- The Washington Times - Thursday, November 20, 2003

BILLINGS, Mont. — The search for an environmentally friendly snow coach that will appeal to winter visitors at Yellowstone National Park has officials looking to the past for some inspiration.

A concept bus the park is testing offers a resemblance to the yellow buses that carried tourists in the early 1900s.

However, the new bus also could be fitted with special tracks and run in winter. If tests prove successful, it could become another sightseeing alternative in a park where limits will be imposed on snowmobiles beginning this year.

The goal is to develop an all-season machine attractive enough to lure tourists from recreational vehicles and cars that cause traffic jams at wildlife sightings, yet efficient enough to help reduce pollution levels, particularly in winter.

“We want visitors to enjoy the park,” says John Sacklin, Yellowstone’s chief of planning. “But we recognize, as visitation continues to increase, it may be difficult to accommodate all visitors in the traditional ways they have come into the park.”

Traditionally, they have driven. Yellowstone is considered a drive-through park; its five gates offer access to Western towns and wild places in three states, and often, park officials say, tourists don’t enter and exit through the same gate.

Officials aren’t interested in changing that, necessarily. They want to enhance the visitor experience — reducing noise and traffic and providing park information that’s not simply tossed in the back seat — by offering shuttle service to high-traffic tourist stops or hiking hot spots in small buses that can be powered by cleaner-burning alternative fuels, such as propane or ethanol blends.

They also want the buses to have a specific look and feel that will entice some of the park’s nearly 3 million annual visitors from their vehicles for at least part of their trips. The design of the concept bus tested this summer calls to mind the touring buses that park officials say ran in Yellowstone until the 1950s.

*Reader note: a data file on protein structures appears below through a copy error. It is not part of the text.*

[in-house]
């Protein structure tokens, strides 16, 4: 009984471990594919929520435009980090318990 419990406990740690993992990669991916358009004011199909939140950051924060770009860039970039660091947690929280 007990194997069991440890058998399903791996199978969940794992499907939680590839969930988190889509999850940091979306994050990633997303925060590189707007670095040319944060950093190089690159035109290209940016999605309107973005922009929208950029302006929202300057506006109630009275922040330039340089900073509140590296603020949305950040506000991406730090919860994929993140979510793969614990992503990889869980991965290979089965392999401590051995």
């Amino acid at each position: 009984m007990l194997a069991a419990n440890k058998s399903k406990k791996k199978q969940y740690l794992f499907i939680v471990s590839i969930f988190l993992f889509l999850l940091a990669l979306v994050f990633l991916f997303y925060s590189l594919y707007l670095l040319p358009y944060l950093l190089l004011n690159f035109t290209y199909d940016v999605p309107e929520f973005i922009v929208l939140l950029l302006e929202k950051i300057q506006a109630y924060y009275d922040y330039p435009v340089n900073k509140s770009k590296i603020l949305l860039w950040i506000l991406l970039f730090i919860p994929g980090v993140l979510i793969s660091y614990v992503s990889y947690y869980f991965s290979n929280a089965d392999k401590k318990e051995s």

The concept bus features a roll-back top and TV screen that could be used to display wildlife photos, park highlights being discussed by an interpreter or, perhaps, local accommodations, says Dick Rief, vice president of marketing and sales for Heart International, which is involved in the development and eventual manufacturing of the buses. It also is handicap-accessible with room for 15 or so persons.

“We took styling cues from the old yellow bus, which had a convertible top,” he says. “We wanted it to look friendly, to have that nostalgic appeal, so people would want to get in.”

The concept bus was brought into the park for the first time this summer, but mostly just for show.

Comments from riders were largely positive, Mr. Rief says, though “minor” changes are still likely.

This winter, park officials expect to test the concept bus with the winter tracks attached to see how it performs and whether visitors like it. If all goes well, one or more final versions of the all-season $100,000 bus could be working by next summer.

Park officials say a new-generation snow coach is an important piece of the region’s winter-use plan, which aims to ease noise, pollution and adverse effects on wildlife and human health, particularly the health of park employees at Yellowstone’s congested west gate.

Snowmobiles have been allowed in the park for 40 years and snow coaches for 48, Mr. Sacklin says. If all goes well, the bus on tracks could become a new-style snow coach, he says.

“When I look at the future, I see there will be significant differences in the way the park operates in the winter,” he says. “Snowmobiles and snow coaches will be dramatically cleaner and quieter than those we’ve been used to over the last 10 years, and that will be huge.”

Mr. Sacklin believes the bus, if done correctly, could bring new tourists to the area or entice others to stay a bit longer.

“Often, when people think of getting on a bus, it is simply looked at as a means of getting from one place to another,” he says. “With tour guides on the bus, we would have the vehicle really be a part of the experience.”

National Park Service officials say alternative means of transportation, such as shuttles and trains, have been successful in parks.

In Acadia National Park, for example, more than 1 million riders have taken a bus in the five years since a system was implemented, says Deputy Superintendent Len Bobinchock.

The propane-powered buses run between the park and local communities on the coast of Maine. They have helped ease traffic a bit, but Mr. Bobinchock says he would like to have the program expanded if funds become available.

The idea of partnerships as a way to share costs and benefits has been discussed among officials at Yellowstone and Grand Teton parks and nearby towns.

Cam Hugie, Grand Teton’s chief of professional services, says the park would like to work with the town of Jackson, Wyo., and Teton County on a transit arrangement. Park officials expect to have a draft of Grand Teton’s transit plan soon, he says.

“We’re trying to be proactive and look down the road,” Mr. Hugie says.

Back at Yellowstone, Mr. Sacklin says the buses, though not meant to replace other vehicles, could help change the way the park and region are seen — and understood.

“Providing alternative options for people to tour the park, to see features or sights they otherwise may not be able to, makes sense to us,” he says.

• `• •

Information about visiting Yellowstone National Park in winter is available from www.nps.gov/yell/index.htm or by calling 307/344-7381.


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